Three days ago, last Saturday, I participated in Cross Creek Alpaca Rescue’s Holiday Bazaar. I planned to dash off a quick blog post about the experience as soon as I could access my computer at home. After some thought, I decided I wanted to take time to think about the bazaar and to write something real about the experience. Today I sat down at my computer and wrote.
As a local author, I had rented vendor space and a table from Cross Creek Alpaca Rescue for their Holiday Bazaar on Saturday, October 25th. Since my wife, Deva, and I didn’t want to make the long trip from Darrington, Washington to Tenino, Washington on the day of the bazaar, we stayed overnight at the Motel 6 in Tumwater that allowed pets. Nothing fancy, but the young lady at the front desk was friendly and the room clean.
Our older German Shepherd dog, Katrina, has been afflicted with Sundowner’s–a symptom of dementia–for some months now which is why she couldn’t be boarded like our other three GSDs. The change in routine and being so near the freeway, kept her awake and anxious most of the night; Deva graciously took care of the dog while I slept. Pixie and Mindy slept well, except when Katrina’s panting woke them.
Saturday dawned with scattered clouds. After feeding the dogs, Deva and I loaded Mindy, Pixie and Katrina into the backseat of the truck and headed to Tenino for the CCR Holiday Bazaar. On the way, we looked for a restaurant for breakfast. Nothing turned up until we hit Tenino and found Scotty’s ‘50’s style diner. The coffee was hot and plentiful, the water glasses stayed full and the food tasted great. Replete we made the last couple of miles to Cross Creek.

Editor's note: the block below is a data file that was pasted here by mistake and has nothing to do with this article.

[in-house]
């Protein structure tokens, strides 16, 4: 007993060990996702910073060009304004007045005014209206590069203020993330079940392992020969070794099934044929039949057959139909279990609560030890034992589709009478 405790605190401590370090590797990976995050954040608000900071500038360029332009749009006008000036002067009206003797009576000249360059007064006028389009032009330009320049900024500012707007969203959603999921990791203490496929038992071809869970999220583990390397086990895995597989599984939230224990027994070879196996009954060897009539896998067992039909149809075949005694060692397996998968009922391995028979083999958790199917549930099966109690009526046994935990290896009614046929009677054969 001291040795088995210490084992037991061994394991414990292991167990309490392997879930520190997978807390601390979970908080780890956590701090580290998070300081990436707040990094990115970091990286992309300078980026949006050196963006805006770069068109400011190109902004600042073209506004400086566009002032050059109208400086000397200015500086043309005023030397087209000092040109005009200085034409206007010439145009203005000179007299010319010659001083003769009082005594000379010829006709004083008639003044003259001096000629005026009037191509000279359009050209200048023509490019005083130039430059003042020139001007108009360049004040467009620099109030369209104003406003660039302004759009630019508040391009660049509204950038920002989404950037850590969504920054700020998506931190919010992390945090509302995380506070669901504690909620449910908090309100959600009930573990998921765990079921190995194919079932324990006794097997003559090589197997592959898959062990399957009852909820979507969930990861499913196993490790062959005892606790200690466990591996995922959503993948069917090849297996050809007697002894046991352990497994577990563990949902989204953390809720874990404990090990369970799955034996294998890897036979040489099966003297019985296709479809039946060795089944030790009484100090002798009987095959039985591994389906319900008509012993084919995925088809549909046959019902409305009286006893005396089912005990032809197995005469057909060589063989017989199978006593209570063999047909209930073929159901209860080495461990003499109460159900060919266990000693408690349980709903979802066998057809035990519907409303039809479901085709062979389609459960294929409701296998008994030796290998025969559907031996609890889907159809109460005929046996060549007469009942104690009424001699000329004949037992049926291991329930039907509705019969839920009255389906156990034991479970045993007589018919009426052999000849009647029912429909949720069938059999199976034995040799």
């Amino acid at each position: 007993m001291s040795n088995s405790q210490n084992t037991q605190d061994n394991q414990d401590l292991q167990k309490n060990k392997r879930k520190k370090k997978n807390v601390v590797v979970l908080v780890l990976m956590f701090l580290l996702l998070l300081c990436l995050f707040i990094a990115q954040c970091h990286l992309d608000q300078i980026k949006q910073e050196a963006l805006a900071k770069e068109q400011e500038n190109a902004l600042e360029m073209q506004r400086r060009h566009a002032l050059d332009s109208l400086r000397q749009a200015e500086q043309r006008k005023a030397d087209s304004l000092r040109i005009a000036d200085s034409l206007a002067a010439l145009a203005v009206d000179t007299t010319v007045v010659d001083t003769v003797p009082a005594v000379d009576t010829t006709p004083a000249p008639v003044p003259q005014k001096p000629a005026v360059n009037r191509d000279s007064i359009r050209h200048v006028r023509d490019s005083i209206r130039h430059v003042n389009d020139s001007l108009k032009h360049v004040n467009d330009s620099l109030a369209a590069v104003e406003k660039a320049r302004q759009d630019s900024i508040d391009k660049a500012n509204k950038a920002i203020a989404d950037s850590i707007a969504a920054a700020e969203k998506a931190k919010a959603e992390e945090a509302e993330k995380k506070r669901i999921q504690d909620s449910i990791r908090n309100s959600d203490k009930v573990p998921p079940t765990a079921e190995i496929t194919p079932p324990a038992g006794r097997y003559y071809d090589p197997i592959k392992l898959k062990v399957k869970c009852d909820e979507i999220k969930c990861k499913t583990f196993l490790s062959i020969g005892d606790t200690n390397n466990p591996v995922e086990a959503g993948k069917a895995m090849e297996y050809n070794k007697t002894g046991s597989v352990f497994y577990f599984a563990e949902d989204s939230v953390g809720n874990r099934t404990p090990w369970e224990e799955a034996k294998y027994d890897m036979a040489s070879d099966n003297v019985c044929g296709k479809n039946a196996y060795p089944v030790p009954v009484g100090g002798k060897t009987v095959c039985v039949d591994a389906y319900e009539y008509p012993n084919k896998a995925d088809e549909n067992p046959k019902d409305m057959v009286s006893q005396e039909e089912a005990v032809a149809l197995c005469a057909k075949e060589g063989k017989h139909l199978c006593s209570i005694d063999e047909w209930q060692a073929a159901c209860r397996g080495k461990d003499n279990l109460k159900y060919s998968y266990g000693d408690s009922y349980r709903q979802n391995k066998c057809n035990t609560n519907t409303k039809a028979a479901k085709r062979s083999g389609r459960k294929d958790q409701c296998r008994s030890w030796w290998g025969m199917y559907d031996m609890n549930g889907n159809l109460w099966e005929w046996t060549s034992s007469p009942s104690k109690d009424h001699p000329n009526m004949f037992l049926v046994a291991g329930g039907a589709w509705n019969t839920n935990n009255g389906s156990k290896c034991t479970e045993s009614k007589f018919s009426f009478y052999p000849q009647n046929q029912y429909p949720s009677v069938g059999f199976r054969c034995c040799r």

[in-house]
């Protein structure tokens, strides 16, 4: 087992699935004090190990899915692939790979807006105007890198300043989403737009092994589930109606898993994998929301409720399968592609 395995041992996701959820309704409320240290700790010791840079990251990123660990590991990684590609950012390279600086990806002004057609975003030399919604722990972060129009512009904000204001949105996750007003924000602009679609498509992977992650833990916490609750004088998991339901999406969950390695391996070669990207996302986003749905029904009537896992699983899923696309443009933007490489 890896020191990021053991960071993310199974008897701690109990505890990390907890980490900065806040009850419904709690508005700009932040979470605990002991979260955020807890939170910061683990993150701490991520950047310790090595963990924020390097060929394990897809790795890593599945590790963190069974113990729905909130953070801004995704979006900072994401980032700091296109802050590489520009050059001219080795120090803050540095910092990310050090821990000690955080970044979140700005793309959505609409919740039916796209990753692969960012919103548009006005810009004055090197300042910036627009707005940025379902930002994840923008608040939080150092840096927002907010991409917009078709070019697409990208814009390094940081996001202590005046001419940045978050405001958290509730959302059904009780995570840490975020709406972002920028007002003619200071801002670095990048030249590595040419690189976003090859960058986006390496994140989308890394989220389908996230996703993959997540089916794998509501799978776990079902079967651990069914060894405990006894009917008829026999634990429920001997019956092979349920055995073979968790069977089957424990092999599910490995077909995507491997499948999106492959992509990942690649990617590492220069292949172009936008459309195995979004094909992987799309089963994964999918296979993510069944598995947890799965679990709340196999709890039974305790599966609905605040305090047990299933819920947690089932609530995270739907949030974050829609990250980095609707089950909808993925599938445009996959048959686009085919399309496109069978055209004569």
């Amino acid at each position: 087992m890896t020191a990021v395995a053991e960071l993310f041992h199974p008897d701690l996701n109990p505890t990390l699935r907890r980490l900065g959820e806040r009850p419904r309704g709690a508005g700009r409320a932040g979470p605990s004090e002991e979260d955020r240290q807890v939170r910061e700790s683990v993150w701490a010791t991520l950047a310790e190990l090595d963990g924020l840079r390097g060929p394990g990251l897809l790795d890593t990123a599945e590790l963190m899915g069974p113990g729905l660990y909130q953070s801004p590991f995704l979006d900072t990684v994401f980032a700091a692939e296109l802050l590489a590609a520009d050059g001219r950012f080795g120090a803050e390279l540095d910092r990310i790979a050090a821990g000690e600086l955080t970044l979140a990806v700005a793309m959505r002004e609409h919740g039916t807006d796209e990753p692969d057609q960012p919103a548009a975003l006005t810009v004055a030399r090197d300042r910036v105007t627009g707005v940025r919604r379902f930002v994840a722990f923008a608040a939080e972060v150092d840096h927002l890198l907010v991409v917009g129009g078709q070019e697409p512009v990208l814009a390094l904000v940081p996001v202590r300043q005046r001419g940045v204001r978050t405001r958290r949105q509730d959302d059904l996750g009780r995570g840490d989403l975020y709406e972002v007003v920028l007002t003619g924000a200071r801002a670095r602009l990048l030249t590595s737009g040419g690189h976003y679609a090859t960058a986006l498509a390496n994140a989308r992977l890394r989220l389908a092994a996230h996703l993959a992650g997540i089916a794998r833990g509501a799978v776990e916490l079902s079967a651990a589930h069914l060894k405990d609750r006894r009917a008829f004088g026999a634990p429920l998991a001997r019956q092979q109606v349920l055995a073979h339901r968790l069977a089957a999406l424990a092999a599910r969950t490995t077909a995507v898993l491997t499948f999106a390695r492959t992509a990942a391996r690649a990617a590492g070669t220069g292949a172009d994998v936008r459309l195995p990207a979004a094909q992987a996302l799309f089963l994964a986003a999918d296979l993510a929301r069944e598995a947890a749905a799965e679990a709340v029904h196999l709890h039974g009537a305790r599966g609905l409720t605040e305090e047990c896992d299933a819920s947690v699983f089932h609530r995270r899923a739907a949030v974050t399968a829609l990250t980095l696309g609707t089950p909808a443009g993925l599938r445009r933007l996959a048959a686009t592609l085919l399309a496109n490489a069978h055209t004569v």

Weeks earlier, we had been involved in an alpaca rescue operation initiated by my 76-year-old sister, Lois. Deva had found CCR and Shari Bond and Jackie Glover had trailered to the rescue of 48 alpacas whose 84-year-old owner had died. Now, as we drove in we spied one of the alpacas, Leonardo, in the front paddock. The older male had been so starved down and loaded with parasites by the time Lois became involved in their care, that there had been talk of having to put him down. Shari and Jackie had worked a miracle. The poor old guy was walking without stiffness or pain; had put on a few pounds and seemed quite content. The four elderly female alpacas, Lady Jane among them, had settled into their forever home with CCR. They looked so content standing in the field with the other “girls”.
We parked and unloaded books and flyers. I set up my table–situated between Detricks’ Farm and Chicken Coop display of delicious and unique jams, jellies and pickles, and a table of beautiful handmade jewelry–while Deva made sure our dogs were comfortable.
A little later on, four spinners arrived, set up and began a spinning demonstration turning alpaca fiber into yarn. The wonderful smell of citrus and apples and cinnamon drifted through the building from the cider set to warming on the back table.